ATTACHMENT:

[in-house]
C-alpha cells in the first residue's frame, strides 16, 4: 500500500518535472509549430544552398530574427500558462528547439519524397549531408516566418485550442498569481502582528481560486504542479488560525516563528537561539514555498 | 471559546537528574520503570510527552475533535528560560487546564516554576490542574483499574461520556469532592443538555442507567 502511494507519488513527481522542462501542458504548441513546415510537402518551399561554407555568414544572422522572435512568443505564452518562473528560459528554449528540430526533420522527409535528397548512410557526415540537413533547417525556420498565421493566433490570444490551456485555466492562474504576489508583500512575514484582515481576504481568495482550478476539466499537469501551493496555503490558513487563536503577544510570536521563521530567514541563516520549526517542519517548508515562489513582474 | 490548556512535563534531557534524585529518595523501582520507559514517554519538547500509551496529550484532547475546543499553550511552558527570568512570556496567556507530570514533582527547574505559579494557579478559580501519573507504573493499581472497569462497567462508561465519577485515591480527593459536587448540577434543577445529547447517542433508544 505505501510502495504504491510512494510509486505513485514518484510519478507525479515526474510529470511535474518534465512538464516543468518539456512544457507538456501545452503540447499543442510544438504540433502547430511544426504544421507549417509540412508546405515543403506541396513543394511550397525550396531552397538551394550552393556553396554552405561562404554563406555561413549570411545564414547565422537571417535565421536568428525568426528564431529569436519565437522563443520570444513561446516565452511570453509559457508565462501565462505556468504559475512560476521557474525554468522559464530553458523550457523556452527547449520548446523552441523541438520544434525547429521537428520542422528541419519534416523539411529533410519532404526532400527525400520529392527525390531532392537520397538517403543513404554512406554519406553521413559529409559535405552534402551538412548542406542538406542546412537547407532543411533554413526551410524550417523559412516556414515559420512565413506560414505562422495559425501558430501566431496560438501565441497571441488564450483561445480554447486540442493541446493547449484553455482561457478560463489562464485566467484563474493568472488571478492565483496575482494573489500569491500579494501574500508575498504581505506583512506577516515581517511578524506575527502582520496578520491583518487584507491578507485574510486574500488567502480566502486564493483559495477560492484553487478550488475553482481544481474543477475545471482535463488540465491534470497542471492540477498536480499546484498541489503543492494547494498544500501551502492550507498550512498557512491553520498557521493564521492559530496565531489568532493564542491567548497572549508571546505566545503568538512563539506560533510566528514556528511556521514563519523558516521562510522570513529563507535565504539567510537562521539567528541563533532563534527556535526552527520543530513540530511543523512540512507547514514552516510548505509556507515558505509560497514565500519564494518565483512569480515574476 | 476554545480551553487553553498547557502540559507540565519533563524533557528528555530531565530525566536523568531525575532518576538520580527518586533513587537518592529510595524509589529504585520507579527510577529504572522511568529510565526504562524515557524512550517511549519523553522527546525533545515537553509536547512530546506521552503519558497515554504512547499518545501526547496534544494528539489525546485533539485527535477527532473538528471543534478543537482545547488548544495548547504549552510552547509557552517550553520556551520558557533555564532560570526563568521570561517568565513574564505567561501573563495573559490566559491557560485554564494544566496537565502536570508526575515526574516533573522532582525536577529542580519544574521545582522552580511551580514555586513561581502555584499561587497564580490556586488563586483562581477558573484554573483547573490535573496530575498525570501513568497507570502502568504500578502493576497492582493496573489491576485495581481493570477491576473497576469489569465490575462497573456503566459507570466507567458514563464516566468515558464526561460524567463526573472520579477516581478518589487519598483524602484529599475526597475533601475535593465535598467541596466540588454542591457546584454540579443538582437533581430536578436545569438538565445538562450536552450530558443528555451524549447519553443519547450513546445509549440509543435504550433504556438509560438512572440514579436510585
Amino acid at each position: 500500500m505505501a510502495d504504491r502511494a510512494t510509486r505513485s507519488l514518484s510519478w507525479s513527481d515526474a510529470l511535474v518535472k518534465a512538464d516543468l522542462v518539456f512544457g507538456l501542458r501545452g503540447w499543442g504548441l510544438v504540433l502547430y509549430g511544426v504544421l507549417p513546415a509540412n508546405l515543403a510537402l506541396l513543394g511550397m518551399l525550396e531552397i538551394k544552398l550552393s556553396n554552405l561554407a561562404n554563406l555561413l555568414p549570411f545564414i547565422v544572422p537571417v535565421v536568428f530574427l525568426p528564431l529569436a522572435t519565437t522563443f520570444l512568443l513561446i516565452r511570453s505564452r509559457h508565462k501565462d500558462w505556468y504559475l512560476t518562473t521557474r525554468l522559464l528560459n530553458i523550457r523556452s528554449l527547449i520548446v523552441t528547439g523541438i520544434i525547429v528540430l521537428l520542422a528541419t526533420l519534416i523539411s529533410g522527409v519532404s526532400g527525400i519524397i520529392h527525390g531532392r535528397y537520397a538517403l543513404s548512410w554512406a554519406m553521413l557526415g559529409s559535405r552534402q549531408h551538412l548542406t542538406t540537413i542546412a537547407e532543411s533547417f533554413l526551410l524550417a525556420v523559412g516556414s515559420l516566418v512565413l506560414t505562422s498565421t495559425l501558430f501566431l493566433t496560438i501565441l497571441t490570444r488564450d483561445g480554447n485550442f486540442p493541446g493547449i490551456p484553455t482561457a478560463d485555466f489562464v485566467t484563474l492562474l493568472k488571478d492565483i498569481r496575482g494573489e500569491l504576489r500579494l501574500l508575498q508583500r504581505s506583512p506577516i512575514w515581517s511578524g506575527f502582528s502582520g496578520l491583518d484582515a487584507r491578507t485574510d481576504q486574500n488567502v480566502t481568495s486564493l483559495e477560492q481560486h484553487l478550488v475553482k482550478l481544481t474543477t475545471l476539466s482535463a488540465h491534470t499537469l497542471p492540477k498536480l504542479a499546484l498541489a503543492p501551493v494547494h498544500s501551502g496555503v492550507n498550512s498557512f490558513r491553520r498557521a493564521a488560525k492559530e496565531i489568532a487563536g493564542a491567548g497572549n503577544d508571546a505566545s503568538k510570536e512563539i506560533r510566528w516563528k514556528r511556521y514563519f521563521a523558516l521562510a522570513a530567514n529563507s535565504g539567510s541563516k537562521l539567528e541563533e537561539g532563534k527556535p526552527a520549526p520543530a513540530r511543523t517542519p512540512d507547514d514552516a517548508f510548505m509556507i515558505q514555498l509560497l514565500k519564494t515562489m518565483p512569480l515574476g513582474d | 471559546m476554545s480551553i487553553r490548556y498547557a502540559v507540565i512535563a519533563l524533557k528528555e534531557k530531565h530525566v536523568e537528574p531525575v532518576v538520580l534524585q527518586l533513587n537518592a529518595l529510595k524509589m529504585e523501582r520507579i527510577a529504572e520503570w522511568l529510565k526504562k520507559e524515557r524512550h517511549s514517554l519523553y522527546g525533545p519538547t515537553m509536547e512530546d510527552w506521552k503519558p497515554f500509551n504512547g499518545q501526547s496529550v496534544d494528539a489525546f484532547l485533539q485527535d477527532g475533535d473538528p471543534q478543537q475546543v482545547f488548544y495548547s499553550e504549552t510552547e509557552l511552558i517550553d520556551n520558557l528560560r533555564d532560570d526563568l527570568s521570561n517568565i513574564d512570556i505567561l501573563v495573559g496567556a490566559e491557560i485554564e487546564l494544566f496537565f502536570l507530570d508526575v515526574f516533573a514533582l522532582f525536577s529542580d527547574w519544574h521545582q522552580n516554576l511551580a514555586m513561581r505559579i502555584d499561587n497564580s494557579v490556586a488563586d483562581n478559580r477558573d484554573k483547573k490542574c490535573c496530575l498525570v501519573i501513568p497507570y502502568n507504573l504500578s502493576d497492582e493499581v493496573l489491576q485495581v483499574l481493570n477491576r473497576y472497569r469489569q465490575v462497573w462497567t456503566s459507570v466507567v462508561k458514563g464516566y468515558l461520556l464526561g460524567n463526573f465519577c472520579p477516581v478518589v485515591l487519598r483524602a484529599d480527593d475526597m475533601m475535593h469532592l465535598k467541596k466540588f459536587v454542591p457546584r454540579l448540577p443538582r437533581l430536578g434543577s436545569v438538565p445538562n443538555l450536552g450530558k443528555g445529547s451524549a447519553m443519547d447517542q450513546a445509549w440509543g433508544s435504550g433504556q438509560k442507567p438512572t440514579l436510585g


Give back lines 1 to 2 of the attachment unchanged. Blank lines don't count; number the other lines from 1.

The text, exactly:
[in-house]
C-alpha cells in the first residue's frame, strides 16, 4: 500500500518535472509549430544552398530574427500558462528547439519524397549531408516566418485550442498569481502582528481560486504542479488560525516563528537561539514555498 | 471559546537528574520503570510527552475533535528560560487546564516554576490542574483499574461520556469532592443538555442507567 502511494507519488513527481522542462501542458504548441513546415510537402518551399561554407555568414544572422522572435512568443505564452518562473528560459528554449528540430526533420522527409535528397548512410557526415540537413533547417525556420498565421493566433490570444490551456485555466492562474504576489508583500512575514484582515481576504481568495482550478476539466499537469501551493496555503490558513487563536503577544510570536521563521530567514541563516520549526517542519517548508515562489513582474 | 490548556512535563534531557534524585529518595523501582520507559514517554519538547500509551496529550484532547475546543499553550511552558527570568512570556496567556507530570514533582527547574505559579494557579478559580501519573507504573493499581472497569462497567462508561465519577485515591480527593459536587448540577434543577445529547447517542433508544 505505501510502495504504491510512494510509486505513485514518484510519478507525479515526474510529470511535474518534465512538464516543468518539456512544457507538456501545452503540447499543442510544438504540433502547430511544426504544421507549417509540412508546405515543403506541396513543394511550397525550396531552397538551394550552393556553396554552405561562404554563406555561413549570411545564414547565422537571417535565421536568428525568426528564431529569436519565437522563443520570444513561446516565452511570453509559457508565462501565462505556468504559475512560476521557474525554468522559464530553458523550457523556452527547449520548446523552441523541438520544434525547429521537428520542422528541419519534416523539411529533410519532404526532400527525400520529392527525390531532392537520397538517403543513404554512406554519406553521413559529409559535405552534402551538412548542406542538406542546412537547407532543411533554413526551410524550417523559412516556414515559420512565413506560414505562422495559425501558430501566431496560438501565441497571441488564450483561445480554447486540442493541446493547449484553455482561457478560463489562464485566467484563474493568472488571478492565483496575482494573489500569491500579494501574500508575498504581505506583512506577516515581517511578524506575527502582520496578520491583518487584507491578507485574510486574500488567502480566502486564493483559495477560492484553487478550488475553482481544481474543477475545471482535463488540465491534470497542471492540477498536480499546484498541489503543492494547494498544500501551502492550507498550512498557512491553520498557521493564521492559530496565531489568532493564542491567548497572549508571546505566545503568538512563539506560533510566528514556528511556521514563519523558516521562510522570513529563507535565504539567510537562521539567528541563533532563534527556535526552527520543530513540530511543523512540512507547514514552516510548505509556507515558505509560497514565500519564494518565483512569480515574476 | 476554545480551553487553553498547557502540559507540565519533563524533557528528555530531565530525566536523568531525575532518576538520580527518586533513587537518592529510595524509589529504585520507579527510577529504572522511568529510565526504562524515557524512550517511549519523553522527546525533545515537553509536547512530546506521552503519558497515554504512547499518545501526547496534544494528539489525546485533539485527535477527532473538528471543534478543537482545547488548544495548547504549552510552547509557552517550553520556551520558557533555564532560570526563568521570561517568565513574564505567561501573563495573559490566559491557560485554564494544566496537565502536570508526575515526574516533573522532582525536577529542580519544574521545582522552580511551580514555586513561581502555584499561587497564580490556586488563586483562581477558573484554573483547573490535573496530575498525570501513568497507570502502568504500578502493576497492582493496573489491576485495581481493570477491576473497576469489569465490575462497573456503566459507570466507567458514563464516566468515558464526561460524567463526573472520579477516581478518589487519598483524602484529599475526597475533601475535593465535598467541596466540588454542591457546584454540579443538582437533581430536578436545569438538565445538562450536552450530558443528555451524549447519553443519547450513546445509549440509543435504550433504556438509560438512572440514579436510585